Between its cover shot of the iconic jazz saxophonist in a cowboy outfit, and songs titled “I’m An Old Cowhand,” “Wagon Wheels,” and “Way Out West,” Sonny Rollins’ album Way Out West probably seemed a bit odd when it came out in 1957. Or maybe a bit cheeky. But in the sixty years since it has emerged as one of the sax master’s best. Thankfully, the new Way Out West: Deluxe Edition (digital, vinyl) corrects many of the mistakes of previous editions, while adding some welcome new outtakes (and, er, some mistakes) as well.
Featuring Sonny Rollins on tenor sax,
Shelly Manne on drums, and Ray Brown on bass, Way Out West was recorded just three months after the sax man made Volume 1 with different people, and five weeks before he and yet another group of musicians would record Volume 2. But it sounded like neither of those albums, in part, of course, because Way Out West features a trio, while Volume 1 and Volume 2 were made by quintets, which makes for a less spartan approach.
But it’s also because the songs “I’m An Old Cowhand,” which opens Way Out West, and “Wagon Wheels” both have Shelly Manne employing percussion bits that sound like a horse trotting…or, to be more precise, like when they knocked coconuts together to make horse trotting sounds in Blazing Saddles.
Not everything on Way Out West has a Western feel, though. While other songs on the album are titled “Way Out West” and “There Is No Greater Love” — the latter of which, I assume, refers to the love of a man and his faithful steed — they have no coconut horses or any other cowboy-esque sounds. And the same goes for the songs “Solitude” and “Come, Gone,” which are just straight jazz tunes. Really good ones — with beautiful melodies and intricate improvisations — but Western-free nonetheless.
Granted, Volume 1 does feature the iconic Max Roach on drums, while Volume 2 boasts Art Blakey in that role, and Thelonious Monk playing piano on two tracks, but Shelly Manne and and Ray Brown not only hold their own on Way Out West, but they perfectly compliment everything Sonny Rollins does on this now classic album. But then, such was the way of Rollins, especially back then, always able to bring out the best of anyone he played with.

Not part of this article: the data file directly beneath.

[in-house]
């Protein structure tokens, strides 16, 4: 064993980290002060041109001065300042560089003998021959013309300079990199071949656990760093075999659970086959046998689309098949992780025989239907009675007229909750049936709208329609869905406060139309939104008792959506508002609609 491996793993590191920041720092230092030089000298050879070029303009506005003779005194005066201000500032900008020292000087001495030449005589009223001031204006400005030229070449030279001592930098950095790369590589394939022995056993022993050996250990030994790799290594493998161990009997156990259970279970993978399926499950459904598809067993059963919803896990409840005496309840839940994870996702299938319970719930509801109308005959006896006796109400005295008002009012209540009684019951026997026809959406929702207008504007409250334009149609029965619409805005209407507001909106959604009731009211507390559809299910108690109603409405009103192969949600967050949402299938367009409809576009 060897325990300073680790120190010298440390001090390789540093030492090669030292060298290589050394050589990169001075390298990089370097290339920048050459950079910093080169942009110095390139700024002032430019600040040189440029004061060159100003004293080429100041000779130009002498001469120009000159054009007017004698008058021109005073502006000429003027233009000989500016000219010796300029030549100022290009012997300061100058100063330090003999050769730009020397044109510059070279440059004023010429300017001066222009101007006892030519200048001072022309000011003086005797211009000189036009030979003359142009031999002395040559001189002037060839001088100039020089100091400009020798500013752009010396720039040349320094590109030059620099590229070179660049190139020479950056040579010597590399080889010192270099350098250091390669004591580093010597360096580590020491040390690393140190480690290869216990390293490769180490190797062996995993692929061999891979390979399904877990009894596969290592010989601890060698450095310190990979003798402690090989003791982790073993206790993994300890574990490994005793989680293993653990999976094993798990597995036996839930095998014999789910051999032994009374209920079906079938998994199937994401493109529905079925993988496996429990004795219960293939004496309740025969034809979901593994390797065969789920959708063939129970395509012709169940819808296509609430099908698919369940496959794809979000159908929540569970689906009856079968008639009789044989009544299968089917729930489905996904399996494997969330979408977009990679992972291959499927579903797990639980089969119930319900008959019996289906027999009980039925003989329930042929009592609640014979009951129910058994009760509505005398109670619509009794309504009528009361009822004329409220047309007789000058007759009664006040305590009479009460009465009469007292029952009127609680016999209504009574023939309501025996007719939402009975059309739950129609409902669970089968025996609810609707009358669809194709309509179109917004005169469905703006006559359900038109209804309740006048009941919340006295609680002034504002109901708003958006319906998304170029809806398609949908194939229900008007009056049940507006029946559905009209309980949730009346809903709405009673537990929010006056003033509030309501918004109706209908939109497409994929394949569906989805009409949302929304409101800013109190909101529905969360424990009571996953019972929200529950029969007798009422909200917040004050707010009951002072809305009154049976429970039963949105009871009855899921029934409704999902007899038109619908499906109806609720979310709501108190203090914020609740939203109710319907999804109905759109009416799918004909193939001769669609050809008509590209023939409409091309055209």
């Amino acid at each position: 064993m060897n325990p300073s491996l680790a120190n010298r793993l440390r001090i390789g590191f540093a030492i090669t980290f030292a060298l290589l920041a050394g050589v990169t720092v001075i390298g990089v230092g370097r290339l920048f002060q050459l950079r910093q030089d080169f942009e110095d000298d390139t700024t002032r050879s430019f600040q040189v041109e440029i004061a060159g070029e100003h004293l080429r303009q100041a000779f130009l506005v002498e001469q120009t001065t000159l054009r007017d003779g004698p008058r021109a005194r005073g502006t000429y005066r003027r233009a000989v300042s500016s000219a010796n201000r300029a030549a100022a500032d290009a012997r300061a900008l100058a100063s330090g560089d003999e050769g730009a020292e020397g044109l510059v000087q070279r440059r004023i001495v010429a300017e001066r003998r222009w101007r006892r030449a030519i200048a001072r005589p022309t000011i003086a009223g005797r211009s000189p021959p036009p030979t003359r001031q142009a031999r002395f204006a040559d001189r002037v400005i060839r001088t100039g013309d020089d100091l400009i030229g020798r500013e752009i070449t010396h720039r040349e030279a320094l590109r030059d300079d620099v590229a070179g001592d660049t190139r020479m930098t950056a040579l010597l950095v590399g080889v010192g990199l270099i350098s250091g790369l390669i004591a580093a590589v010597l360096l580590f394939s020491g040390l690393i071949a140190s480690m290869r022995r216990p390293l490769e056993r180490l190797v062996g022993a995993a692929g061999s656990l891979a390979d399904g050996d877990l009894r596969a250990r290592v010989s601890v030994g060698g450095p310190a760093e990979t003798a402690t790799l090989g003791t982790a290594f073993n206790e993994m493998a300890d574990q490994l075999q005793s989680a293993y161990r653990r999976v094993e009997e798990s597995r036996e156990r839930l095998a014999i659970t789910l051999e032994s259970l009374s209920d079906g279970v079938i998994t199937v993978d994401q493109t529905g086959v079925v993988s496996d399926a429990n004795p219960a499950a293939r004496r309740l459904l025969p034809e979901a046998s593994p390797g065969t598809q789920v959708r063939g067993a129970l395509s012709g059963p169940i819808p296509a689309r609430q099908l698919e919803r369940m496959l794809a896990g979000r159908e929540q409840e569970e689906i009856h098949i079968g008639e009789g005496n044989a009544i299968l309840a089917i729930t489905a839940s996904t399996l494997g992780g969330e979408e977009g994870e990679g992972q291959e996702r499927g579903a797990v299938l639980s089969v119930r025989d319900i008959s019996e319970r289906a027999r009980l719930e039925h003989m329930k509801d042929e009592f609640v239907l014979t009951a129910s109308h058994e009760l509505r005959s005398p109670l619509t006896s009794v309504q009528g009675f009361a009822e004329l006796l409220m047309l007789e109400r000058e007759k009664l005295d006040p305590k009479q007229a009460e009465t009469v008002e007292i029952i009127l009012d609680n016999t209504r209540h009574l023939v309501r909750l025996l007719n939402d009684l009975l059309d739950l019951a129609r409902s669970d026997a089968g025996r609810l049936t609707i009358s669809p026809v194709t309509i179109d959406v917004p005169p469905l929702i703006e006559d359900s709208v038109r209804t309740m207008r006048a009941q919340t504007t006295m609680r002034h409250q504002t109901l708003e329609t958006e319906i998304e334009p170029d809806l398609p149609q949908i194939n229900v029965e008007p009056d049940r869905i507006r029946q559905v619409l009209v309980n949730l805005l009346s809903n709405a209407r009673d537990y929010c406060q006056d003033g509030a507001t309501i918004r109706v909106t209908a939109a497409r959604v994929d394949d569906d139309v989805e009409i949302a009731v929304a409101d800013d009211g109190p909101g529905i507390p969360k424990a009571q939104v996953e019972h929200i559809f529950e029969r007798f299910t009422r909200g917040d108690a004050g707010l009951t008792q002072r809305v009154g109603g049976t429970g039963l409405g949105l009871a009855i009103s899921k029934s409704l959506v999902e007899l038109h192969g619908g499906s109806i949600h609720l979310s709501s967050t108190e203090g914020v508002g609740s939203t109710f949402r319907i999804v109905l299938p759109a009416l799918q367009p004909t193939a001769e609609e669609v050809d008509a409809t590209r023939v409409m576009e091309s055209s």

As for the version in the Way Out West: Deluxe Edition, it’s been newly remastered from the original tapes, and not a moment too soon. Compared to the original CD that came out in 1988, this version sounds much cleaner and warmer. Well, assuming you listen to on a good stereo.
the Way Out West: Deluxe Edition restores the running order of the original album. When released on CD in 1988, and then again later, the album was augmented with alternate takes of “I’m An Old Cowhand,” “Come, Gone,” and “Way Out West.” Except that instead of putting them on a separate disc, they were placed right after the album version; the exception being the 2010 20-bit CD, which put them at the end of the disc, which is better but still not ideal.
On the Way Out West: Deluxe Edition, however, those alternate takes, as well as two new ones — “Come Gone (alternate take)” and “Way Out West (take 1)” — are now on a second disc where they belong. Though, oddly, the “alternate take” version of “Way Out West” comes right after the “take 1” version on the second disc. Even stranger, this companion disc also has two bits of studio banter you’ll maybe want to listen to once out of curiosity’s sake, but never again.
Which means that if you’re going to be listening to this digitally or burning it onto a CD, you’ll want to reconfigure the second disc before adding it to your permanent collection.
Once you do, though, you’ll find there’s a lot of good stuff on the second disc of the Way Out West Deluxe Edition (though, admittedly, the best of it was already on the early, poorly configured versions). “I’m An Old Cowhand (alternate take)” is nearly twice as long as the studio version and the new “take 1”, while “Come, Gone (alternate take) has three more minutes of intricate jamming than the original.
This is not to say the two new outtakes on the Way Out West Deluxe Edition are slouches. Granted, neither are as good as the ones on the regular album, but both “Come Gone (alternate take)” and “Way Out West (take 1)” are different enough, and rock solid on their own, that they’re worth keeping.
In the end,
the Way Out West Deluxe Edition would’ve been better if the companion disc had been configured better. But with vastly superior sound, two great new tracks, and the original album restored to its original running order, this is (mostly) how this classic jazz album should’ve been all along.